Multiple instances of contamination have been reported in recent years, such as the vesivirus contamination at Genzyme's Allston facility in 2009 and Merck's porcine circovirus (PCV1) contamination in 2010 (5, 6). The former resulted in shortage of supply of Fabrazyme and Cerezyme to patients, which undoubtedly impacted Genzyme's reputation, and also resulted in a loss in market share to a competitor's product (Shire's Replagal), (7).

Natural disasters such as tsunamis, earthquakes, and fires can have catastrophic effects as well. For example, the earthquake and tsunami that hit Japan in March 2011 and the subsequent crisis at the Fukushima nuclear power station resulted in concerns about irradiation of critical raw materials that are used in drug substance manufactruing.

There have been increasing reports of serious issues with raw materials, including cases of product adulteration, counterfeiting, and a general lack of control in the raw material supply chain (e.g., heparin contaminated with an oversulfated form of chondroitin sulfate), (8, 9).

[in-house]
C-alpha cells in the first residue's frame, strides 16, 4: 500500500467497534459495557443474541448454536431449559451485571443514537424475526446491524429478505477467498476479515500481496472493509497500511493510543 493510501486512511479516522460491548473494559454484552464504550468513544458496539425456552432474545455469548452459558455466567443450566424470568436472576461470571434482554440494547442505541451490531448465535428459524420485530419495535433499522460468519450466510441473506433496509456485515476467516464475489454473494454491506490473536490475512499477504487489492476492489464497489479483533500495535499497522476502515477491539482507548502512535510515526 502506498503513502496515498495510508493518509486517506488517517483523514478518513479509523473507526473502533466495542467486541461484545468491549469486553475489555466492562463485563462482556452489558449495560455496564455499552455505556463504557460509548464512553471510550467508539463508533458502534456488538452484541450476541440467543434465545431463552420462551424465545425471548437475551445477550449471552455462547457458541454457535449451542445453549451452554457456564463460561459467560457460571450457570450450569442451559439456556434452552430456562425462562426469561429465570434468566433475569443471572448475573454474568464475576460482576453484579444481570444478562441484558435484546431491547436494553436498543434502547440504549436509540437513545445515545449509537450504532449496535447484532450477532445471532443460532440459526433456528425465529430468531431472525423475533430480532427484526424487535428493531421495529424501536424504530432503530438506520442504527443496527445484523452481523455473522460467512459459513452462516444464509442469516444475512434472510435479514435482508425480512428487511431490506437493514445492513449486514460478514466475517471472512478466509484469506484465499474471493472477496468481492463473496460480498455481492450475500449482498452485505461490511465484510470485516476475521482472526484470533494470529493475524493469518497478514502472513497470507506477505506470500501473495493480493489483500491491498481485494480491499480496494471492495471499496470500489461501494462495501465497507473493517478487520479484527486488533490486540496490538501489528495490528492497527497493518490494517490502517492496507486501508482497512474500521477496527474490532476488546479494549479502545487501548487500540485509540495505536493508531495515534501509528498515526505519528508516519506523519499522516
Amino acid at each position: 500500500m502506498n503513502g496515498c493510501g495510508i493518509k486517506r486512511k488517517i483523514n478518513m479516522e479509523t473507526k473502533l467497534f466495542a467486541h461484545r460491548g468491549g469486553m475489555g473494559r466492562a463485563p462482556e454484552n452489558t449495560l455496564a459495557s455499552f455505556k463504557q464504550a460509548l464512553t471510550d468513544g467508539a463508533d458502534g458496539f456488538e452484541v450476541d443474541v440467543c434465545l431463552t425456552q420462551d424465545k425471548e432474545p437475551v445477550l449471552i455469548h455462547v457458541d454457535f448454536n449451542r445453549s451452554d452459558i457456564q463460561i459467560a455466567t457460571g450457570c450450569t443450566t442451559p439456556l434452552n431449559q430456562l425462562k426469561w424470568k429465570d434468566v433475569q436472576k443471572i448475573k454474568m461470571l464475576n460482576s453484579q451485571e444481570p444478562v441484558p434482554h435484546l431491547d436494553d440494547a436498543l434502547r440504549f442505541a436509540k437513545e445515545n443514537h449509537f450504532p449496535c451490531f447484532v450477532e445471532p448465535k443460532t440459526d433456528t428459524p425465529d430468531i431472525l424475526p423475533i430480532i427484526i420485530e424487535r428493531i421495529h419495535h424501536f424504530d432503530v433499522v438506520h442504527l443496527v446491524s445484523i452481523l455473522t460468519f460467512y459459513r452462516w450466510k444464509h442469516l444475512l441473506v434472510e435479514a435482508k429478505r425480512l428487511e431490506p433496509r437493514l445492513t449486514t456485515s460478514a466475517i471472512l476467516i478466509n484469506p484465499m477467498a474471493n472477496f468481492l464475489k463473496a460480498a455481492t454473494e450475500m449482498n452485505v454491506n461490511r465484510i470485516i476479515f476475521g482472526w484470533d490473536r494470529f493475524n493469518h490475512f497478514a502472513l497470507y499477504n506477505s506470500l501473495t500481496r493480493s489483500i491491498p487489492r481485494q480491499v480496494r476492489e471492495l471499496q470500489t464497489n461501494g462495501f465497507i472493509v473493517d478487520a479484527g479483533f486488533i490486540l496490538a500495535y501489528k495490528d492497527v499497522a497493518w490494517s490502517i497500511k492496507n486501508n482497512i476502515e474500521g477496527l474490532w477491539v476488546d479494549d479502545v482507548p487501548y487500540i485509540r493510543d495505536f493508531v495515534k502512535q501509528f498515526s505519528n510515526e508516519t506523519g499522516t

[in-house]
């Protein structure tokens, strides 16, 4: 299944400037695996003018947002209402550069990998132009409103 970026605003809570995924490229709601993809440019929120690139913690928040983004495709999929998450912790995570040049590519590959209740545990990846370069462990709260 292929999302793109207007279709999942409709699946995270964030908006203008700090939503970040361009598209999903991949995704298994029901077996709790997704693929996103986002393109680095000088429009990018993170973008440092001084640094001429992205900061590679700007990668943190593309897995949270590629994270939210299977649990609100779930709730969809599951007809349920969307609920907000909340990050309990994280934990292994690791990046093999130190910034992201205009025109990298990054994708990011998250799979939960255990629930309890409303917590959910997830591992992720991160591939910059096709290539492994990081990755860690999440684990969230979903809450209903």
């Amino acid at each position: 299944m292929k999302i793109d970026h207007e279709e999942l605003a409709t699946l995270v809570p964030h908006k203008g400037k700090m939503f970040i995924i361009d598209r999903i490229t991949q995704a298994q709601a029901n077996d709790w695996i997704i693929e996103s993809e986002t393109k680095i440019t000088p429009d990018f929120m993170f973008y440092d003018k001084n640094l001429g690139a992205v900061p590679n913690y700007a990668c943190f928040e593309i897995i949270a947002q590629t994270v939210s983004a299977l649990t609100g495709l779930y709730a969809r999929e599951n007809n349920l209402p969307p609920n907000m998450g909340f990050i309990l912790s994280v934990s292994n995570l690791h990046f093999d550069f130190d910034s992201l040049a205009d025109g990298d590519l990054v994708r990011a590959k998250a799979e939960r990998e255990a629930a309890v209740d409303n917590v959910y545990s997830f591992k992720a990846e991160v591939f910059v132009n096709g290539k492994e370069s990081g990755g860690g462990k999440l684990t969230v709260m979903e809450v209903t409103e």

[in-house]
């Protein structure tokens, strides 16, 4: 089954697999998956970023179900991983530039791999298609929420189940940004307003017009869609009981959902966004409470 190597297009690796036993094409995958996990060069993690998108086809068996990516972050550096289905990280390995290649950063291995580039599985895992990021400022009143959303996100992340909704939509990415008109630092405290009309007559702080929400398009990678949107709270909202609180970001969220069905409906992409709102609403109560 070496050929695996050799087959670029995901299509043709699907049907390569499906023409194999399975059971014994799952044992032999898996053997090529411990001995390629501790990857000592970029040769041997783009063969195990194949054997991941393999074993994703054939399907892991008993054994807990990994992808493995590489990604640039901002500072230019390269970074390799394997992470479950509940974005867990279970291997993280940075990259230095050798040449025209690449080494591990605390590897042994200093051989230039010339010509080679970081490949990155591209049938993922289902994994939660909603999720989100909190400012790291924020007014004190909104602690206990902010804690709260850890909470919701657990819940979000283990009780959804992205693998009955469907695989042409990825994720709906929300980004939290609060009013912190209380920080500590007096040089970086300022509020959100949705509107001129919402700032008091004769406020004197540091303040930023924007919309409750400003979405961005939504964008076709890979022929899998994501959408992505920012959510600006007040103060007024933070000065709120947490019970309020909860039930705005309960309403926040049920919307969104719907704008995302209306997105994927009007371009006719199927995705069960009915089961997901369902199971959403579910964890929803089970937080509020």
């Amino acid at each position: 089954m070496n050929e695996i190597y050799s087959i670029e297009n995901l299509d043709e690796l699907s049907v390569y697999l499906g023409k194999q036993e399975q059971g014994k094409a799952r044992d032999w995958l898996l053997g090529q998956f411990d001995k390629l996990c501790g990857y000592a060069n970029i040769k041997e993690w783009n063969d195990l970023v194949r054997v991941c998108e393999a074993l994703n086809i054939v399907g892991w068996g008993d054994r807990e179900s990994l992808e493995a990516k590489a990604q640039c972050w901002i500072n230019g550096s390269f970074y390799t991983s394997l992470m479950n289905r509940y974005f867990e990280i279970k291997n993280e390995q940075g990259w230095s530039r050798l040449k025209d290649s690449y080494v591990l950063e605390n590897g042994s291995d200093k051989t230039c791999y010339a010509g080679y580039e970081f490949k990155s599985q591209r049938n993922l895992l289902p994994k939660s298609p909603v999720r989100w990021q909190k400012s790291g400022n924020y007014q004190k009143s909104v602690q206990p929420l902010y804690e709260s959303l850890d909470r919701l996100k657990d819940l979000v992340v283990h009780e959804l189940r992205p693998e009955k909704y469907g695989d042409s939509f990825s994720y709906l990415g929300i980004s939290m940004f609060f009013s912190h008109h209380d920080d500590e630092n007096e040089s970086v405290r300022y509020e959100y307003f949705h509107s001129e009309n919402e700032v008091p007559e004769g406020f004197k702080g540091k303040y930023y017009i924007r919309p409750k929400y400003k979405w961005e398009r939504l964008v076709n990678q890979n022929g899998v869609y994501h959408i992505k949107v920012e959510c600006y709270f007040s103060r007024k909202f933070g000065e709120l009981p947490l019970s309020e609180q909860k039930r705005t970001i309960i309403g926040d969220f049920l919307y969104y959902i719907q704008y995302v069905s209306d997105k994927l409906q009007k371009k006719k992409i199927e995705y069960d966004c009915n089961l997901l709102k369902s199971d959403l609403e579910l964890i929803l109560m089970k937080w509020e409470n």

Dealing with product supply risks

With limited resources of people, money, time, and facilities, it is not possible to mitigate all risks. A key first step to addressing risks is to comprehensively identify and document risks, and rank them based on the severity of the disruption and its probability of occurrence. How and when a company addresses these risks depends on the company's tolerance for risk. Critical or high risks should be addressed, while the low or medium risks could be accepted and dealt with in a reactionary mode if and when they occur. Although many of these mitigation projects may have a negative return on investment, they should be considered as the insurance premium that a company is willing to pay to mitigate the risk.